York University is home to almost 60,000 students. I love the diversity of students one is able to find as you walk the halls of York University. As a mature student, I didn’t think I would be able to find many people coming from the same path of life as me, but I was wrong. This week I am bringing to you interviews with two mature students at YorkU. I met Jamila recently, as she joined our team as a YU-Blogger, and Morgan who is Red Zone Ambassador. Check out their interviews below.
Interviewee: Morgan Shuker
Program of study: Bachelor of Administrative Studies, Honours Management.
Graduating In: Undetermined, but soon! I’ll be back this September for sure. I have a handful of credits left and am still figuring out the best way to finish the credits and work.
S: Were you working prior to joining York U? if yes, then what sector and for how long?
M: Before I came to York I was working in the cosmetics sector. I started in the industry when I was 16 and then completed a two year diploma at Sheridan College. The last role I was in before I left was as a Store Director at Sephora. I had done many roles over the years including make-up artist, manager, and trainer.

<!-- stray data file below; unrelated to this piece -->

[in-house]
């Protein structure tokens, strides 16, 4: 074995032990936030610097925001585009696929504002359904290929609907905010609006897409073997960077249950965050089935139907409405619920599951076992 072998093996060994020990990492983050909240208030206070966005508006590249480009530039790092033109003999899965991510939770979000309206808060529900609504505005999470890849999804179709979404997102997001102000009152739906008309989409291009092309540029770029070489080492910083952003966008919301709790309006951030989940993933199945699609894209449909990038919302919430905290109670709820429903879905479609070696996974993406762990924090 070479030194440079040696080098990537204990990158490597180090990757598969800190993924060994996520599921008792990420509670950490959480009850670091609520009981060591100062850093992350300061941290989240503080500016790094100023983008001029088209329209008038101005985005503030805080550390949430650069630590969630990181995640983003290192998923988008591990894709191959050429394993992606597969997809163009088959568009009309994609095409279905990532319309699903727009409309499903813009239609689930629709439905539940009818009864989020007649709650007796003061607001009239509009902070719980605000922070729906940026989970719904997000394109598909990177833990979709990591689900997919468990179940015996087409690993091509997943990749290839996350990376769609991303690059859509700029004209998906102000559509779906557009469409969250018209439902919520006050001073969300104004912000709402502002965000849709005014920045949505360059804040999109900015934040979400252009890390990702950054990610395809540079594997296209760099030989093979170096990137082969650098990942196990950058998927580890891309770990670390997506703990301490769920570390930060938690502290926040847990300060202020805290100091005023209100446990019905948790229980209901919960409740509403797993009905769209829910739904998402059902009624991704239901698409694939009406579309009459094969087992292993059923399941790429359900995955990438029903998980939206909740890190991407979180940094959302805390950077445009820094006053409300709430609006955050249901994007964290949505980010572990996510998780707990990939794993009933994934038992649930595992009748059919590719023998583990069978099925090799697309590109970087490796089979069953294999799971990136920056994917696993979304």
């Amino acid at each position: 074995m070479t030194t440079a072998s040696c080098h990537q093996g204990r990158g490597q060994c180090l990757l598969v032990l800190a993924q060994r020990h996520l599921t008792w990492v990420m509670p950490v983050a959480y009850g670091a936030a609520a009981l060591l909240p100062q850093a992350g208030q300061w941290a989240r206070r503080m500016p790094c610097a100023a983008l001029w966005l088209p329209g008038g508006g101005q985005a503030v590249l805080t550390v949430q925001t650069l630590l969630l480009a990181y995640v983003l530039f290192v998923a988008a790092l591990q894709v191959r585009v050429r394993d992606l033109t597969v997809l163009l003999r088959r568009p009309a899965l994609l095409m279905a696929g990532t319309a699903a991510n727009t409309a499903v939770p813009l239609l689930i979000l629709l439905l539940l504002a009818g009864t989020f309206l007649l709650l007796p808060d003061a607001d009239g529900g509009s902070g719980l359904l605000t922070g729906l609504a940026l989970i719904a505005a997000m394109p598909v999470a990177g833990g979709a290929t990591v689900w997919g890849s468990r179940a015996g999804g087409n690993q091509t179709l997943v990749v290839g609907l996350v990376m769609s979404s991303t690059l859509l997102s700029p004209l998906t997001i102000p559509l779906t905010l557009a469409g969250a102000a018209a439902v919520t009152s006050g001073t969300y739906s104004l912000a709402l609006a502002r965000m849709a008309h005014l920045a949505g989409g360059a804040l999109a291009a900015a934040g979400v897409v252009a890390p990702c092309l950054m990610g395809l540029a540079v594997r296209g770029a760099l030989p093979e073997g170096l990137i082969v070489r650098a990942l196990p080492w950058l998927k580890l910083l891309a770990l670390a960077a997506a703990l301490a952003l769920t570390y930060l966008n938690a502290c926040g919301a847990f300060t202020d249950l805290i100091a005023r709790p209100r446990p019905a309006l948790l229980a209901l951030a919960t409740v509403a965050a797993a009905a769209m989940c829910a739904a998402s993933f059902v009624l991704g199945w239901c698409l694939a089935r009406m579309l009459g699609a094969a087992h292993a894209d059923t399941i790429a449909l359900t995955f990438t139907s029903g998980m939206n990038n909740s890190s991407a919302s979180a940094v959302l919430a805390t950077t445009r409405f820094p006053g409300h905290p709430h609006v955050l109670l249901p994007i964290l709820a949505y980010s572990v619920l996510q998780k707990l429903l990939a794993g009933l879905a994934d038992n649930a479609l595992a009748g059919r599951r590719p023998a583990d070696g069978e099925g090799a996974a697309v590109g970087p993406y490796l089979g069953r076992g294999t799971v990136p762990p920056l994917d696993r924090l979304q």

S: When did you first join York U?
M: I started in January 2011 as an undeclared major since I was missing prerequisites needed to get into the program I wanted.
S: What was your deciding factor in going back to school?
M: I had started this degree part time through Athabasca University many years ago but it was seemingly impossible to work (more than) full time and work on part time credits too. It started to feel as it if I would never finish and I was thinking about walking away from the idea altogether. My boyfriend and I sat down and thought about what it would take for me to leave my job and go back full time.
S: As a mature student, what made York University the right choice for pursuing your undergraduate degree?